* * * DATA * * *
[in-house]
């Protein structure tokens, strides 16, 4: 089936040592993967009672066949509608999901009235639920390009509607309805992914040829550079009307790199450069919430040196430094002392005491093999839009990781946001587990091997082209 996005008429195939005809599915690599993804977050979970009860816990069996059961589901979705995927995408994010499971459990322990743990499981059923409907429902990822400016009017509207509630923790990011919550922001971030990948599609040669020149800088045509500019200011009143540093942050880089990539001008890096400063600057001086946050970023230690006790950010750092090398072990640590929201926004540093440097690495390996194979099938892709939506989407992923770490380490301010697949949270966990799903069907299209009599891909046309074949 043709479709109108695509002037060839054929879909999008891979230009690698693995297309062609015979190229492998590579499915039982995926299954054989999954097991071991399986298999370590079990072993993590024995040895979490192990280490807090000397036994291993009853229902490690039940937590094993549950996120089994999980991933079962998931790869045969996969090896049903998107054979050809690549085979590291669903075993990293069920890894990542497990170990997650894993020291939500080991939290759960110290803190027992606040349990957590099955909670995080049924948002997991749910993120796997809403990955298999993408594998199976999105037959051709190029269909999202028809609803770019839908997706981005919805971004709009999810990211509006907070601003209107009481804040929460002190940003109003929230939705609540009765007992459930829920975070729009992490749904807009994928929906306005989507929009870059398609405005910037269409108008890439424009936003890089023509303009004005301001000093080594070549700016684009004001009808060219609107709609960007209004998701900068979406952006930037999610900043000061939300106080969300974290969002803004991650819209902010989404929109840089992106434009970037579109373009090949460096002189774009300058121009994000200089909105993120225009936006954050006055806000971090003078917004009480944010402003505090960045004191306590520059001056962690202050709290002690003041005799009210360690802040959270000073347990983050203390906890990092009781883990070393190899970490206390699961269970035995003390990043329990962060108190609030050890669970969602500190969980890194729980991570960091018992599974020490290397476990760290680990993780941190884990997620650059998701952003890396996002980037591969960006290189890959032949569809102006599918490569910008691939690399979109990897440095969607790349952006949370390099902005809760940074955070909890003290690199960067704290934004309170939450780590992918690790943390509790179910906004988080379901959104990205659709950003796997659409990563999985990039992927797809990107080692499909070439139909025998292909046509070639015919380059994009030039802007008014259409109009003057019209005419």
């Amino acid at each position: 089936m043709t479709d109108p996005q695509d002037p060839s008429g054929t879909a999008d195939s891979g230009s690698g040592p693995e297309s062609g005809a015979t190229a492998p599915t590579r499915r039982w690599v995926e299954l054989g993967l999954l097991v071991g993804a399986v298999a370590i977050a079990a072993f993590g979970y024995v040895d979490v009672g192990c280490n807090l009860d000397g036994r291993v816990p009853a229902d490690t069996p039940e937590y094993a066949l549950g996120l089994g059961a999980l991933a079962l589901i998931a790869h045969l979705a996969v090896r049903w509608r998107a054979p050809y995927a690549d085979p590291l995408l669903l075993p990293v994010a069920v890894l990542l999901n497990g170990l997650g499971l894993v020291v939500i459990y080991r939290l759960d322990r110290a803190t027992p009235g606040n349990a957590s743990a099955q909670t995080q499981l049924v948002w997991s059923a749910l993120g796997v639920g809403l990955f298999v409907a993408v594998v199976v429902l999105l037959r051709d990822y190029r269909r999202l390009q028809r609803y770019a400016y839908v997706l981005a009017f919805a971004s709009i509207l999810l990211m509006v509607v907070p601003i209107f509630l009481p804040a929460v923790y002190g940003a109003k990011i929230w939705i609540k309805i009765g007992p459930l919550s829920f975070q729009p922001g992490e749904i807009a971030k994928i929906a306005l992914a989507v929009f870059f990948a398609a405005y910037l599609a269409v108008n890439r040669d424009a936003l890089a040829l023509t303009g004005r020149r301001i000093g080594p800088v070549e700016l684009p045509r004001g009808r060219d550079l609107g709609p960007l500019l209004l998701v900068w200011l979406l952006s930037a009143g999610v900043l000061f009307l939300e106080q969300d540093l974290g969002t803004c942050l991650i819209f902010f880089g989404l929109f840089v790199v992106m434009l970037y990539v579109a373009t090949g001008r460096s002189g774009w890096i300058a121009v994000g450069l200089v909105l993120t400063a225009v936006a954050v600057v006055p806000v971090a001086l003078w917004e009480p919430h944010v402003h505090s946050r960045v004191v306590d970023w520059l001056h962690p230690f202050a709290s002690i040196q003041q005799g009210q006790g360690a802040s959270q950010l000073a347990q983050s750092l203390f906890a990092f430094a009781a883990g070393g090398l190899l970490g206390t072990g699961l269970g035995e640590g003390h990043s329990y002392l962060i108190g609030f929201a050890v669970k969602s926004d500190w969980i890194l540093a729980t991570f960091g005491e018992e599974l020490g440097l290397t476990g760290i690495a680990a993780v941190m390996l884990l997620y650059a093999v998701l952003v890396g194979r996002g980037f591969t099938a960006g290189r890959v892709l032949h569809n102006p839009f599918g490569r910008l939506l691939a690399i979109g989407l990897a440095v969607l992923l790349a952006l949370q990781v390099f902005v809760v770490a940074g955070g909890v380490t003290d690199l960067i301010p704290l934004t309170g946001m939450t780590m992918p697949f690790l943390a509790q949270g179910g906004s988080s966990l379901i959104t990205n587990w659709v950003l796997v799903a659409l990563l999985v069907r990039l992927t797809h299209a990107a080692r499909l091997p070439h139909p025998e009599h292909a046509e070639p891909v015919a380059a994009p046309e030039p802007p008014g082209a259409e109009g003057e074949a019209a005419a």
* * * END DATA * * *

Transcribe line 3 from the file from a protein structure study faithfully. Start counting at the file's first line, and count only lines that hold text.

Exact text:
């Amino acid at each position: 089936m043709t479709d109108p996005q695509d002037p060839s008429g054929t879909a999008d195939s891979g230009s690698g040592p693995e297309s062609g005809a015979t190229a492998p599915t590579r499915r039982w690599v995926e299954l054989g993967l999954l097991v071991g993804a399986v298999a370590i977050a079990a072993f993590g979970y024995v040895d979490v009672g192990c280490n807090l009860d000397g036994r291993v816990p009853a229902d490690t069996p039940e937590y094993a066949l549950g996120l089994g059961a999980l991933a079962l589901i998931a790869h045969l979705a996969v090896r049903w509608r998107a054979p050809y995927a690549d085979p590291l995408l669903l075993p990293v994010a069920v890894l990542l999901n497990g170990l997650g499971l894993v020291v939500i459990y080991r939290l759960d322990r110290a803190t027992p009235g606040n349990a957590s743990a099955q909670t995080q499981l049924v948002w997991s059923a749910l993120g796997v639920g809403l990955f298999v409907a993408v594998v199976v429902l999105l037959r051709d990822y190029r269909r999202l390009q028809r609803y770019a400016y839908v997706l981005a009017f919805a971004s709009i509207l999810l990211m509006v509607v907070p601003i209107f509630l009481p804040a929460v923790y002190g940003a109003k990011i929230w939705i609540k309805i009765g007992p459930l919550s829920f975070q729009p922001g992490e749904i807009a971030k994928i929906a306005l992914a989507v929009f870059f990948a398609a405005y910037l599609a269409v108008n890439r040669d424009a936003l890089a040829l023509t303009g004005r020149r301001i000093g080594p800088v070549e700016l684009p045509r004001g009808r060219d550079l609107g709609p960007l500019l209004l998701v900068w200011l979406l952006s930037a009143g999610v900043l000061f009307l939300e106080q969300d540093l974290g969002t803004c942050l991650i819209f902010f880089g989404l929109f840089v790199v992106m434009l970037y990539v579109a373009t090949g001008r460096s002189g774009w890096i300058a121009v994000g450069l200089v909105l993120t400063a225009v936006a954050v600057v006055p806000v971090a001086l003078w917004e009480p919430h944010v402003h505090s946050r960045v004191v306590d970023w520059l001056h962690p230690f202050a709290s002690i040196q003041q005799g009210q006790g360690a802040s959270q950010l000073a347990q983050s750092l203390f906890a990092f430094a009781a883990g070393g090398l190899l970490g206390t072990g699961l269970g035995e640590g003390h990043s329990y002392l962060i108190g609030f929201a050890v669970k969602s926004d500190w969980i890194l540093a729980t991570f960091g005491e018992e599974l020490g440097l290397t476990g760290i690495a680990a993780v941190m390996l884990l997620y650059a093999v998701l952003v890396g194979r996002g980037f591969t099938a960006g290189r890959v892709l032949h569809n102006p839009f599918g490569r910008l939506l691939a690399i979109g989407l990897a440095v969607l992923l790349a952006l949370q990781v390099f902005v809760v770490a940074g955070g909890v380490t003290d690199l960067i301010p704290l934004t309170g946001m939450t780590m992918p697949f690790l943390a509790q949270g179910g906004s988080s966990l379901i959104t990205n587990w659709v950003l796997v799903a659409l990563l999985v069907r990039l992927t797809h299209a990107a080692r499909l091997p070439h139909p025998e009599h292909a046509e070639p891909v015919a380059a994009p046309e030039p802007p008014g082209a259409e109009g003057e074949a019209a005419a």